Twenty-five years ago Wednesday, a seemingly invincible athlete of mythical proportion was felled by an unthinkable injury.
Bo Jackson, the supremely strong and swift Los Angeles Raiders running back, suffered a severe hip injury while playing in an AFC divisional playoff game against the Cincinnati Bengals on Jan. 13, 1991. The injury was later complicated by a condition called avascular necrosis, which impedes blood flow and destroys bone cells and cartilage. Although Jackson didn't know it at the time, his football career was over at age 28.
Jackson had previously won the 1985 Heisman Trophy at Auburn and starred as an outfielder for the Kansas City Royals. His ability to outrun and run over defenders was legendary on football fields, as was his hitting power and mighty throwing arm in baseball stadiums. He remains the only athlete to play in the MLB All-Star Game and be named to the NFL's Pro Bowl.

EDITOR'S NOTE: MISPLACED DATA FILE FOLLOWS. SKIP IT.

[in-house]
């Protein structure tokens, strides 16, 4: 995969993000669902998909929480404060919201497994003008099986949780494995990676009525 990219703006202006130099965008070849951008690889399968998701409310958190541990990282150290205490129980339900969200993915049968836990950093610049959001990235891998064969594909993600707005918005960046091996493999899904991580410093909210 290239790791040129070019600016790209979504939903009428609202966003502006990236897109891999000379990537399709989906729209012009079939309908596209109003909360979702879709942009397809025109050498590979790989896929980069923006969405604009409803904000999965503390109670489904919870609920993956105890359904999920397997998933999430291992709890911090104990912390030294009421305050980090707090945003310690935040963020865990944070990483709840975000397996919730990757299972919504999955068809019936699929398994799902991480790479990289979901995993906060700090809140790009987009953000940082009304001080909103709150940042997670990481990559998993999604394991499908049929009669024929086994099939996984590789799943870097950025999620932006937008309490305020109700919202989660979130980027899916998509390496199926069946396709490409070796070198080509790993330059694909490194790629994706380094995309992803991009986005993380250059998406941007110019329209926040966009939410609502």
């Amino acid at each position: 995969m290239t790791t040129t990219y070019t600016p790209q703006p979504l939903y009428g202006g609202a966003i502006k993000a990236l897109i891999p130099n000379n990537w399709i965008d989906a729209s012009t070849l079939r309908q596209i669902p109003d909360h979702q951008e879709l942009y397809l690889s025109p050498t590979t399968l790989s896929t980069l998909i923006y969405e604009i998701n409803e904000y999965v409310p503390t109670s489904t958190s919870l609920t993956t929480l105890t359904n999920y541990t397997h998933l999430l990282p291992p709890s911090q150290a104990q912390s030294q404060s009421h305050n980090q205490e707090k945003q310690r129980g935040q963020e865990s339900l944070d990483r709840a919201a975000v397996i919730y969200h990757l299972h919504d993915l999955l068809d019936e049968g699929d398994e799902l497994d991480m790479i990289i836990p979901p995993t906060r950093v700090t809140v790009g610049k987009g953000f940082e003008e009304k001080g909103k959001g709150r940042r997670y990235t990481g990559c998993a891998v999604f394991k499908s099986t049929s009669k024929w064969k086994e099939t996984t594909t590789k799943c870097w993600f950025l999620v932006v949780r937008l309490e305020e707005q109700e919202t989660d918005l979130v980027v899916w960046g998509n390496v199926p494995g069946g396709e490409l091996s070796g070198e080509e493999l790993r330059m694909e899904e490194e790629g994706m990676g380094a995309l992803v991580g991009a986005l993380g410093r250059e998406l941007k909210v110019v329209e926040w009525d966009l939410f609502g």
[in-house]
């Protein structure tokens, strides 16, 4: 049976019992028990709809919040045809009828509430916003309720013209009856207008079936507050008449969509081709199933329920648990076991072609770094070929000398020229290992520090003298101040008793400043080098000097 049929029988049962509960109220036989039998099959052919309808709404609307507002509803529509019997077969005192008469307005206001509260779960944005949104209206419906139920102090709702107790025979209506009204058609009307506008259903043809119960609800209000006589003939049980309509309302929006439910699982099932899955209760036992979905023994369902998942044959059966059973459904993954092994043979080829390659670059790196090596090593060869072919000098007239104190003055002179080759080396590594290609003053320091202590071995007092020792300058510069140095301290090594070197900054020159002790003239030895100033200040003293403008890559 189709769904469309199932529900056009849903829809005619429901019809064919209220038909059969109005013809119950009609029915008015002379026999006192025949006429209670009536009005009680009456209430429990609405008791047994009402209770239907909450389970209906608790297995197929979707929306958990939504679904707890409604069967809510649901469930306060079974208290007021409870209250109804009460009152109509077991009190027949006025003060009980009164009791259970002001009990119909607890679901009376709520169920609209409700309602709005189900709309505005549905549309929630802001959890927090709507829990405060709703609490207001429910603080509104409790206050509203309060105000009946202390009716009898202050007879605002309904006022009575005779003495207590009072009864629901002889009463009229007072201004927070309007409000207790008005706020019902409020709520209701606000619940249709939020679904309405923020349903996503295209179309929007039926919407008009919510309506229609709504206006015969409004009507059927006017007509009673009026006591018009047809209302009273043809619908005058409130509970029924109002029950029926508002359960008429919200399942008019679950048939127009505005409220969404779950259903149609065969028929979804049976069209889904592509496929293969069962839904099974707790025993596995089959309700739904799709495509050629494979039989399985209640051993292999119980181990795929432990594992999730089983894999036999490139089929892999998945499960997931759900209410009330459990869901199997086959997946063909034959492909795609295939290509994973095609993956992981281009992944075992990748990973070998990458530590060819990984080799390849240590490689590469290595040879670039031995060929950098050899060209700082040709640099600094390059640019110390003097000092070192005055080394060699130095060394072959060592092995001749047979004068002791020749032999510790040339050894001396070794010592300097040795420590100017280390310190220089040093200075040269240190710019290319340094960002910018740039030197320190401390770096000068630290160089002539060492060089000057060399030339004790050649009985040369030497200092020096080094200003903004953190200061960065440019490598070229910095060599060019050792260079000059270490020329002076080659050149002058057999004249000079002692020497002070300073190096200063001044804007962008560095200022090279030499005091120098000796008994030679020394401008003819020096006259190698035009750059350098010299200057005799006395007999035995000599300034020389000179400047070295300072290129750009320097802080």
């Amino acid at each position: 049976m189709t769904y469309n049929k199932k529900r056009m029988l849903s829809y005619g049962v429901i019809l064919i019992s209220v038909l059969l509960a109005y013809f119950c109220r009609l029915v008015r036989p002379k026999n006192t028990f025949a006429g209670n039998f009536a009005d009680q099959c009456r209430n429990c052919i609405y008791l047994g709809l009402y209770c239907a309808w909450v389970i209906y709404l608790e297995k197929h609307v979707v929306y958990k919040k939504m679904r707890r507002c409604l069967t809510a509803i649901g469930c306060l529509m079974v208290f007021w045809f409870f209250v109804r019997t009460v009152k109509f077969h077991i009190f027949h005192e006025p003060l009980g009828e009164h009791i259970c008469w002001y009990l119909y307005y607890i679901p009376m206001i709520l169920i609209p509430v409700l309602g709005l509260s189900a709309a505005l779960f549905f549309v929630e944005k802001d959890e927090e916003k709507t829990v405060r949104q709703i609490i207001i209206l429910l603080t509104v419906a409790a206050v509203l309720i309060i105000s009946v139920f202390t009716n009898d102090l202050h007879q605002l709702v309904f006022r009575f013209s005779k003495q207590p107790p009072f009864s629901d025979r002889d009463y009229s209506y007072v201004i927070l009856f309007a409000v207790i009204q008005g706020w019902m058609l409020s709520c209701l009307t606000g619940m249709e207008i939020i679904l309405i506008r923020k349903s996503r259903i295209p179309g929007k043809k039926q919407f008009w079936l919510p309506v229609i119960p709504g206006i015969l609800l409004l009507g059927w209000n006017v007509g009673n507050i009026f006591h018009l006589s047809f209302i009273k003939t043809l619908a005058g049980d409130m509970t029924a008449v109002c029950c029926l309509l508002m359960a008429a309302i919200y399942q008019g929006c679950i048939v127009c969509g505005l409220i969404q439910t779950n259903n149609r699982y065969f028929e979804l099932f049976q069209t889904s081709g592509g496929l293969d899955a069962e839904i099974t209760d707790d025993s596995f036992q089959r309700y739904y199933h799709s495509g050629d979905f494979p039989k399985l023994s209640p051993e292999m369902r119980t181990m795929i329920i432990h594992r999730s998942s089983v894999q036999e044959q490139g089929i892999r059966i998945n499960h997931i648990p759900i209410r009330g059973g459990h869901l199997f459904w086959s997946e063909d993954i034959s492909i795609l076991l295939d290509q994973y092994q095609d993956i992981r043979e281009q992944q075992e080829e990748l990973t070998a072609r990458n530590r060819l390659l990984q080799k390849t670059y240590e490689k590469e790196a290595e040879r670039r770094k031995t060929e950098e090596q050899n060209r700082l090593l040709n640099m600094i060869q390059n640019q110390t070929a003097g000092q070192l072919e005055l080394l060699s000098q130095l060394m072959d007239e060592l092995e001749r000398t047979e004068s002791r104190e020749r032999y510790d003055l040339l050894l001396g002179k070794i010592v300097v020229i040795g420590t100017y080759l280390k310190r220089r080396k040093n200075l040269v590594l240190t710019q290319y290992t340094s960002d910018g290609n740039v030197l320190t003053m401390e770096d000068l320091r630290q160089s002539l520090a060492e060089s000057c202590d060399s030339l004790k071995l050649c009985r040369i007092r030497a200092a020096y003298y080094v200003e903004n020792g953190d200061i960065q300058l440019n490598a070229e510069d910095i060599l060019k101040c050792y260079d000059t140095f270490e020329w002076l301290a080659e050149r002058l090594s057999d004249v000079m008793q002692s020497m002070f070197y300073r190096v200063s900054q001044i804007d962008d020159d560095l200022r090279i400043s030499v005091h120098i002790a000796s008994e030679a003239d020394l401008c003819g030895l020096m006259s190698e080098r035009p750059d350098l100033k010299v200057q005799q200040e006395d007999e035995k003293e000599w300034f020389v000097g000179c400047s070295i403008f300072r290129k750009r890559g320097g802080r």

On the 25th anniversary of Jackson's last NFL game, we present 10 things to know about one of the greatest athletes of all time.
The game itself
It was the only playoff game of Jackson's NFL career, and the injury precluded him from his lone opportunity to play in the Pro Bowl. The fateful moment occurred early in the third quarter, when he was tackled by Bengals linebacker Kevin Walker after a 34-yard run. Jackson finished with six carries for 77 yards. The Raiders were leading 7-3 at the time and went on to win 20-10, thanks in large part to Marcus Allen's 140 rushing yards.
Despite fracturing and dislocating his left hip, Jackson thought he had only suffered a hip pointer. After the game, he told reporters he expected to play in the AFC Championship Game the next week. The Raiders were routed 51-3 by the Buffalo Bills in that game, a beatdown that claimed the No. 22 spot in ESPN.com's rankings of the worst blowouts in sports history. The Bengals had beaten the Houston Oilers in a wild-card matchup the previous week but haven't won a postseason game in the ensuing quarter-century.